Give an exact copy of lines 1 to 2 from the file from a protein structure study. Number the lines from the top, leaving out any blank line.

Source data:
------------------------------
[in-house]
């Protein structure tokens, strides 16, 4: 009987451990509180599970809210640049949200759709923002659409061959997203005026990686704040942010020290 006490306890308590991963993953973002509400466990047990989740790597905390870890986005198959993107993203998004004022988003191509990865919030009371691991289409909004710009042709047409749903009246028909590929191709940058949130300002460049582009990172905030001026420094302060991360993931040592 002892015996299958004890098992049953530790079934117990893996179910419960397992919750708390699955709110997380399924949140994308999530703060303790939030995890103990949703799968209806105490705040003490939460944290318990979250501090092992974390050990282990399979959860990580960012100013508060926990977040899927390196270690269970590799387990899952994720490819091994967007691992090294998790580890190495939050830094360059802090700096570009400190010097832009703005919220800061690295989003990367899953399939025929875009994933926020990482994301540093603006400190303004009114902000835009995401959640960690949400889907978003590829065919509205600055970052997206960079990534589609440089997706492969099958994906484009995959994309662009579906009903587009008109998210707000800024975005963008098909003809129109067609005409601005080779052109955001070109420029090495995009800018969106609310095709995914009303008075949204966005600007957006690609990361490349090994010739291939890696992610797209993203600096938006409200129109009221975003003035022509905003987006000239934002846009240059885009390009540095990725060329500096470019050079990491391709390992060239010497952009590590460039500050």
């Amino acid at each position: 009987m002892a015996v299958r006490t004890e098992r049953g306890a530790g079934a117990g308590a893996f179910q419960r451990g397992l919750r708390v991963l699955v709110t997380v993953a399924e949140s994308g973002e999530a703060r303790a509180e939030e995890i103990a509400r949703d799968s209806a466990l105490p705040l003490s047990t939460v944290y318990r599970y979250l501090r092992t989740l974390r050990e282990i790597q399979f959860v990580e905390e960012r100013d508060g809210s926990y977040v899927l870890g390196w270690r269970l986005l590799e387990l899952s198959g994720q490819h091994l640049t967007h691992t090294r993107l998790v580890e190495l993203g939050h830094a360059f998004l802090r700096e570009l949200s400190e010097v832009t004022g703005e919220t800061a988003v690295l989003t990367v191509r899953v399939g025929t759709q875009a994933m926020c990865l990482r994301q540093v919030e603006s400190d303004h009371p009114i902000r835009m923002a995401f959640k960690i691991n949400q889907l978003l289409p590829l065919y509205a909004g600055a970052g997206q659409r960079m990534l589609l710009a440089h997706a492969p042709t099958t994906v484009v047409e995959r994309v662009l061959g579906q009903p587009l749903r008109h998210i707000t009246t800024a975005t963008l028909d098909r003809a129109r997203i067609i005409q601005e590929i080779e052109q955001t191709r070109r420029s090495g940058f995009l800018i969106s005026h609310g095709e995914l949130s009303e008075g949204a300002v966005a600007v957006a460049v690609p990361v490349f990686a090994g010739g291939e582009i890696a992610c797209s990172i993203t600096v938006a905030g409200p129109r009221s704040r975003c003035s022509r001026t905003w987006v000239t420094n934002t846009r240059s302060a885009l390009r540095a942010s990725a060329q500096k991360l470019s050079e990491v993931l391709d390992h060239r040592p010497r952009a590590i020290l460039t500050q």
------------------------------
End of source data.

[in-house]
């Protein structure tokens, strides 16, 4: 009987451990509180599970809210640049949200759709923002659409061959997203005026990686704040942010020290 006490306890308590991963993953973002509400466990047990989740790597905390870890986005198959993107993203998004004022988003191509990865919030009371691991289409909004710009042709047409749903009246028909590929191709940058949130300002460049582009990172905030001026420094302060991360993931040592 002892015996299958004890098992049953530790079934117990893996179910419960397992919750708390699955709110997380399924949140994308999530703060303790939030995890103990949703799968209806105490705040003490939460944290318990979250501090092992974390050990282990399979959860990580960012100013508060926990977040899927390196270690269970590799387990899952994720490819091994967007691992090294998790580890190495939050830094360059802090700096570009400190010097832009703005919220800061690295989003990367899953399939025929875009994933926020990482994301540093603006400190303004009114902000835009995401959640960690949400889907978003590829065919509205600055970052997206960079990534589609440089997706492969099958994906484009995959994309662009579906009903587009008109998210707000800024975005963008098909003809129109067609005409601005080779052109955001070109420029090495995009800018969106609310095709995914009303008075949204966005600007957006690609990361490349090994010739291939890696992610797209993203600096938006409200129109009221975003003035022509905003987006000239934002846009240059885009390009540095990725060329500096470019050079990491391709390992060239010497952009590590460039500050």